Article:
Friday, August 22, 2008

Friday's Forgotten Books: Dogs of God

Pinckney Benedict is not a prolific author. He's published a couple collections of short stories, but only one novel. Dogs of God, published in 1994, is a backwoods apocalypse. Set in the mountains of West Virginia, it revolves around two main characters: Tannhauser, a 12-fingered drug lord who imports illegal immigrants to use as slave labor on his marijuana plantation and Goody, a bare-knuckle brawler who makes his living fighting in honky-tonks. There is a large cast of supporting characters, including corrupt lawmen, a hermit and drug smugglers. For much of the novel, the characters go about their brutal business, but their paths gradually converge, and when they do the result is a conflagration so great that those lucky enough to survive come out scarred beyond recognition.

Benedict, a native West Virginian, uses his Appalachian setting to the fullest, and his depiction of men (and it is a book about men, not women) forging a hellish new society in a lawless wilderness gives us a view of human nature as bleak as that in Conrad's
Heart of Darkness or Golding's Lord of the Flies. Men in their natural state, are little different from the insanely destructive wild hogs that populate the woods around them. They have the same animal urges, for sex, for blood, and they act on them without thought or consequence. Even Goody, the moral center of the book, is a fighter. He works beating men bloody in bars for cash. The only difference between Goody and the murderous drug runners is that his fights have rules, nebulous as they may be.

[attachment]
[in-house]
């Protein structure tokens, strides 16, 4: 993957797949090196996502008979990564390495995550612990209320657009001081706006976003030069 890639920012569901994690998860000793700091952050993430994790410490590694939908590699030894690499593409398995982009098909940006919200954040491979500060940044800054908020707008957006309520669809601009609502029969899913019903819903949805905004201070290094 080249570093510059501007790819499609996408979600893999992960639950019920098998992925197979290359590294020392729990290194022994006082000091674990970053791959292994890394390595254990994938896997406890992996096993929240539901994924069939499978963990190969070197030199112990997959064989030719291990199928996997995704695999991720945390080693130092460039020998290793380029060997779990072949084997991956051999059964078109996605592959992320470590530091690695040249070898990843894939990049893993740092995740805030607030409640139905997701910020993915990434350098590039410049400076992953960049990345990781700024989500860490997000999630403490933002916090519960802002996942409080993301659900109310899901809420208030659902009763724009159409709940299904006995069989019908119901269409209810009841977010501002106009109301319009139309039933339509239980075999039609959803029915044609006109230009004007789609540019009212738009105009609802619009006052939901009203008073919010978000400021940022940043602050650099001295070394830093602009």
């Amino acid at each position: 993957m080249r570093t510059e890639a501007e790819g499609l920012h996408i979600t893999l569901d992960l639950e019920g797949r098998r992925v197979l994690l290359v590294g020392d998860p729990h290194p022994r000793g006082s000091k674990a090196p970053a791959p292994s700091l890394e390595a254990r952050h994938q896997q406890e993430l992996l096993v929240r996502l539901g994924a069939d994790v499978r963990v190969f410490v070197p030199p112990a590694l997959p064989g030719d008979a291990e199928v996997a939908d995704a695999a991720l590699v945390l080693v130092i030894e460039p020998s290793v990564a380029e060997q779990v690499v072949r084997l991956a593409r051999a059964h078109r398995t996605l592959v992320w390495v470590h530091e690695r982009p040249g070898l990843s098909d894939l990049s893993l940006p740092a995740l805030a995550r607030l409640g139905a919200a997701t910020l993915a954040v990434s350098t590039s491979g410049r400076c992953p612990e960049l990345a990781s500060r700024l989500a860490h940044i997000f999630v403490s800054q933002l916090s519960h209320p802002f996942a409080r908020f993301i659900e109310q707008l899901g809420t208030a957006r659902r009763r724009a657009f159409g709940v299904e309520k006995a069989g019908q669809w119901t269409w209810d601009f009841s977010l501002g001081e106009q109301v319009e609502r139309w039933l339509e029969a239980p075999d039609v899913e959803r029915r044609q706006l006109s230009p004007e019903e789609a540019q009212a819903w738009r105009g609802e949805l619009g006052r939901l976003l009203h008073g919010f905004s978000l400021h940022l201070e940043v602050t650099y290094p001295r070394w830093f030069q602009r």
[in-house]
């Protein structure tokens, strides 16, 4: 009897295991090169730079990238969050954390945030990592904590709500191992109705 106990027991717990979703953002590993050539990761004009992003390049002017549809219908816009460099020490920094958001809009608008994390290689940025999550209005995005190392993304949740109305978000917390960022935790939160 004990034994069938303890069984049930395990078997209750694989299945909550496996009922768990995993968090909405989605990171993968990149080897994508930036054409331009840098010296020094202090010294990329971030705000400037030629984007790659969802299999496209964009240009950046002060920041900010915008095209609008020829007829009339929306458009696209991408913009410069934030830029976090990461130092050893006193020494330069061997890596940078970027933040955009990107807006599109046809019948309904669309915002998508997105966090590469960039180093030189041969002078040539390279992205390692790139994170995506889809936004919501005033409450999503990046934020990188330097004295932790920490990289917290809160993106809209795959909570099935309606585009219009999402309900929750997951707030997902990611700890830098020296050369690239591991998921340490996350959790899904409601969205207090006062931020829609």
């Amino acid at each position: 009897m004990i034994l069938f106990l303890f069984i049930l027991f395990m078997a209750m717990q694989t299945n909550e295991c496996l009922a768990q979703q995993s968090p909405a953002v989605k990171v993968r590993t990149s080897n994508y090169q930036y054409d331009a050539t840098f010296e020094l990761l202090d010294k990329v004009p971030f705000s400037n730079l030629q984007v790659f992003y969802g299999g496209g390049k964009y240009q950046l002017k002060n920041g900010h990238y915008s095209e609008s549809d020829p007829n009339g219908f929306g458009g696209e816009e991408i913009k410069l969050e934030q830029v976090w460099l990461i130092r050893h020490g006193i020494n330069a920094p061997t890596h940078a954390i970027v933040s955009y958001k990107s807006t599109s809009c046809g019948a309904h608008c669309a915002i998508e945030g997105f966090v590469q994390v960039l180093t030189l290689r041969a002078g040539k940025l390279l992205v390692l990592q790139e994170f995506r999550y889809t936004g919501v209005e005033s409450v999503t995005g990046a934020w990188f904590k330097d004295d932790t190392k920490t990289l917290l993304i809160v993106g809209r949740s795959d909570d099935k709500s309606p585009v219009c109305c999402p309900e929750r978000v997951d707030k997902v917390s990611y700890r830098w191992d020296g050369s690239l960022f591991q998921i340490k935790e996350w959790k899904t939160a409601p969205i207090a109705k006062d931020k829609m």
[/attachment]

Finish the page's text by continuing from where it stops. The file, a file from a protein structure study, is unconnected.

The book's climax is an apocalypse, in the true sense of the word, a "lifting of the veil," for Goody, who, after killing one of Tannhauser's lieutenants in a prearranged bar fight, end up on the plantation just as the shit hits the fan. He ends up, well, I won't spoil it for you, but suffice to say he emerges from the experience with a terrible revelation on his lips. Dogs of God is steeped in rural culture and old time religion, and Benedict's characters are the type of creations Flannery O'Connor would have dreamed up had she ended up with a Y chromosone instead of two X's.

(Thanks to Patti Abbot for the invitation to contribute)


pattinase (abbott) said...

Sounds like a dandy, Nathan. Thanks for coming up with it.

David Cranmer said...

Good review... I'm wondering what the terrible revelation is. Definitely sounds worth checking out.